Assessing the Extent of Chlordane Exposure: Limits and Benchmarks
Most chemicals that are either in widespread use or that have caused widespread contamination are subject to national and international benchmark levels established to protect public health. But different agencies may have markedly different levels they consider "safe." These differences usually reflect the agencies' varying perspectives, as well as the kind of data they reviewed in setting levels. Different benchmarks also reflect different endpoints. For example, benchmarks set to protect against cancer are different than those seeking to protect against a less serious health condition. Conclusive evidence demonstrating that any one of these benchmarks is protective or superior to the others does not exist.
The U.S. Agency for Toxic Substance and Disease Registry (ATSDR) set an intermediate-duration oral minimum risk level (MRL) for chlordane of 0.0006 milligram per kilogram per day (mg/kg/day) -- equivalent to a concentration of 0.003 milligrams per day for an 11-pound infant.13 Average levels found in breast milk in various countries would result in exposures below this level.14 The U.S. EPA has set a maximum contaminant level (MCL) in drinking water of 2 parts per billion.
Breast Milk Monitoring Studies of Chlordane
Studies examining chlordane (oxychlordane, trans-nonachlor, cis-nonachlor and other breakdown products) in breast milk have been conducted in at least the following countries:
Data from these studies are not all complete, however. For example, a country on this list may have had only one study of chlordane done, or such studies may not have met standard protocols. In addition, countries not on this list may also have detectable levels of chlordane residues in breast milk, since the list reflects only those areas where studies have been conducted, not just where chlordane is measurable. The following section discusses issues that make it difficult to interpret the data.
Limitations of Studies Measuring Chlordane in Breast Milk
It is often difficult to draw conclusions about national and international trends in chlordane contamination because of the many factors affecting measured levels, and because of limitations in the way data are reported. Some of these challenges include:
- Absence of standardized methodology. No accepted and standardized method for conducting breast milk monitoring studies has been established. Thus, differences may arise in the sampling time -- when the breast milk is collected or in the birth histories of the mothers -- women who have breast-fed multiple children might be mixed in with women who are breastfeeding for the first time.
- Distinct regional differences in chlordane use. Many countries have a clear demarcation between agricultural and urban zones. In such cases, general averages are inadequate because they do not reveal peak levels in areas with heavy agricultural use. The same problem arises in countries where chlordane has been used for pest control only in specific regions. Average values will not adequately represent the unique exposure situations in these areas.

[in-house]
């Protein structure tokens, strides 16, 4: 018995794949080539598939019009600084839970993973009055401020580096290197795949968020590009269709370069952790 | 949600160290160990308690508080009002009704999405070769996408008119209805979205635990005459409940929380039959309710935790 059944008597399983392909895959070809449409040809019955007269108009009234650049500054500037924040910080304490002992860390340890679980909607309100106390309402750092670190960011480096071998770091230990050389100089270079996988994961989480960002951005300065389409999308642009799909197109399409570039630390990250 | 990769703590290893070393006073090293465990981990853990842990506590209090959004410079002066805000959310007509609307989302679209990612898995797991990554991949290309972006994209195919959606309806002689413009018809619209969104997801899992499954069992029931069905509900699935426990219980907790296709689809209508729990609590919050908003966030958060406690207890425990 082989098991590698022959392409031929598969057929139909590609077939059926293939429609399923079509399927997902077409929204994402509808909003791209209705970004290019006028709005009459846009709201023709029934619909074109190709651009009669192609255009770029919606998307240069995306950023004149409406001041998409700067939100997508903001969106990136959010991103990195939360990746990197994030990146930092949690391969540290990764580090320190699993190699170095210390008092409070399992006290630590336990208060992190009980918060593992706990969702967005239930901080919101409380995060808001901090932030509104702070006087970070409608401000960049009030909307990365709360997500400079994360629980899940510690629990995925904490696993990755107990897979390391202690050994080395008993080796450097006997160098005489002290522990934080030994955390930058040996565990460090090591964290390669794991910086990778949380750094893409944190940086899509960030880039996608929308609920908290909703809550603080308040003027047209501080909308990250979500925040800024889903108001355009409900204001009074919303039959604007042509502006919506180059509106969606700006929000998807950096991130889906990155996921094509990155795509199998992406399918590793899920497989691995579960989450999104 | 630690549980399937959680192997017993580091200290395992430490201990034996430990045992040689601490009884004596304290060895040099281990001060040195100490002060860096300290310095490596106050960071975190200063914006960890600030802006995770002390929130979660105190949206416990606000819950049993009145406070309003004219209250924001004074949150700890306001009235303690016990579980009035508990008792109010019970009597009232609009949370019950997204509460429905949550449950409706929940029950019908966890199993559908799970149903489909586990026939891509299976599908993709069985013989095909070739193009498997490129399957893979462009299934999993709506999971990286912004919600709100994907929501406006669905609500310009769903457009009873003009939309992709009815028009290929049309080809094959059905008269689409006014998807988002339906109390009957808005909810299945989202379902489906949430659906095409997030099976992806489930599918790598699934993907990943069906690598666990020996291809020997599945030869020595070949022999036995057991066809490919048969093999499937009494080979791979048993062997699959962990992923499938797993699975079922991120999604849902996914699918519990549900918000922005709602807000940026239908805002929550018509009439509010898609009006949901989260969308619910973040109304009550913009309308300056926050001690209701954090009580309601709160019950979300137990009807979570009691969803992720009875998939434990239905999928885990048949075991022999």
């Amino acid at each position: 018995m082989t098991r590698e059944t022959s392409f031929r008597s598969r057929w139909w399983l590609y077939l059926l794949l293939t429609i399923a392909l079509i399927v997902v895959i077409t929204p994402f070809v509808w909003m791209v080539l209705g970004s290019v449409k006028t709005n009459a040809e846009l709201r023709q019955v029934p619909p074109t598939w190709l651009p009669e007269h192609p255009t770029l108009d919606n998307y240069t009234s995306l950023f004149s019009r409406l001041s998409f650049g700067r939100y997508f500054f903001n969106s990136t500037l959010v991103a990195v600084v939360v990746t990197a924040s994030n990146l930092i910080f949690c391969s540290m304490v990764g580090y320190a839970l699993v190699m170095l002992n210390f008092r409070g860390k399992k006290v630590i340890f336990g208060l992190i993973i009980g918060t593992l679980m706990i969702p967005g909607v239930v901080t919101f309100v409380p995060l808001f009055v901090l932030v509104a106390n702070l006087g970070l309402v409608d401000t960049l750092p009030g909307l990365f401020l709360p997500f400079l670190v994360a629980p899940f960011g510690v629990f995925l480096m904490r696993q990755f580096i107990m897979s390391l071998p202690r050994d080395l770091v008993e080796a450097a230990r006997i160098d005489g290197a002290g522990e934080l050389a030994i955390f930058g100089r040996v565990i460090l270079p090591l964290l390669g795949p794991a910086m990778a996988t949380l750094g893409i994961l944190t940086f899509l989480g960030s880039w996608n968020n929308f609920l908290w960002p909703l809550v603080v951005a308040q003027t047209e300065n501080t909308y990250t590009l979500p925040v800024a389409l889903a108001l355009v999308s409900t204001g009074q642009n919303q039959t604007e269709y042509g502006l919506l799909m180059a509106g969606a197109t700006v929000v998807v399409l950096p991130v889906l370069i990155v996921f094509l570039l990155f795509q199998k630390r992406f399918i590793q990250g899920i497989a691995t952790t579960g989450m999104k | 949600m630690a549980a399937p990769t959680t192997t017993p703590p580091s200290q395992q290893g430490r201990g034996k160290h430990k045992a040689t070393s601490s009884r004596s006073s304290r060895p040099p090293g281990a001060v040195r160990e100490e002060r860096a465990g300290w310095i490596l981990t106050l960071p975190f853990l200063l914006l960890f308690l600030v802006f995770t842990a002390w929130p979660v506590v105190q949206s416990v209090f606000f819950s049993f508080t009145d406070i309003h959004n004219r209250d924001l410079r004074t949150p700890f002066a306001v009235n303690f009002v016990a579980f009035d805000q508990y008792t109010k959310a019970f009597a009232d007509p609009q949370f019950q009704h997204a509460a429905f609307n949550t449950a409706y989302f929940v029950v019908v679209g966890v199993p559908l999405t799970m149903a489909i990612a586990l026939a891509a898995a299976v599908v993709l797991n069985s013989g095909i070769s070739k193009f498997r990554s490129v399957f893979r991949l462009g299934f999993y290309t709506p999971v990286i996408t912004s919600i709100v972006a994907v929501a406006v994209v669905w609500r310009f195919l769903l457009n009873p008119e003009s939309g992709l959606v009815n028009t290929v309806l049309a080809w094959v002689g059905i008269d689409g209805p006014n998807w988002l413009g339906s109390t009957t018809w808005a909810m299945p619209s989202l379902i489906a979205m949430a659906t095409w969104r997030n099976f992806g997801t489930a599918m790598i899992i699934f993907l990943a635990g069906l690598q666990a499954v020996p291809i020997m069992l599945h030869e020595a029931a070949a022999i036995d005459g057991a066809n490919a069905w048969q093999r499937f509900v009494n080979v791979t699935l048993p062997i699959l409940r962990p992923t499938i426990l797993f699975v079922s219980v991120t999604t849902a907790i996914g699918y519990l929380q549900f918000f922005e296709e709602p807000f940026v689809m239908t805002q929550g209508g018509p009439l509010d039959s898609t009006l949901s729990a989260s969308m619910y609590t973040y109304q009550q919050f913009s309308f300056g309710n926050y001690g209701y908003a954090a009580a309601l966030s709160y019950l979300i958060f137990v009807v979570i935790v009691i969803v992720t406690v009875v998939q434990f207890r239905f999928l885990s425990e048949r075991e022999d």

- Few studies. In general, the data on chlordane residues in breast milk are extremely limited. Most studies were conducted between the late 1970s and the mid-1980s. With the exception of data from regions of the former Soviet Union, scientists have gathered almost no information from the 1990s. It is difficult, therefore, to draw conclusions about trends or to assess the effects of bans and restrictions. Since most restrictions of chlordane were established in the 1980s and persistence can be decades long, current data are necessary to draw conclusions about current conditions.
- Small study populations. Because of the cost and time involved, many studies measuring chlordane residue levels in breast milk test only a few people. In instances where the only data on a country's chlordane exposure come from studies with small sample sizes, it is difficult to draw reliable conclusions about the entire population's exposure.
- Differences in measurement methodology and data reporting. The data also present challenges in assessing the overall impact of chlordane exposure. As noted earlier, chlordane can turn up in several different chemical forms in breast milk (oxychlordane, trans-nonachlor, cis-nonachlor, etc.). The quantity and presence of these different metabolites and impurities reflect different exposure scenarios and different stages in metabolism. But some studies report levels only for certain forms of chlordane, so it is difficult to determine if these gaps are a result of analytical limitations or if the data truly reflect different types of exposure.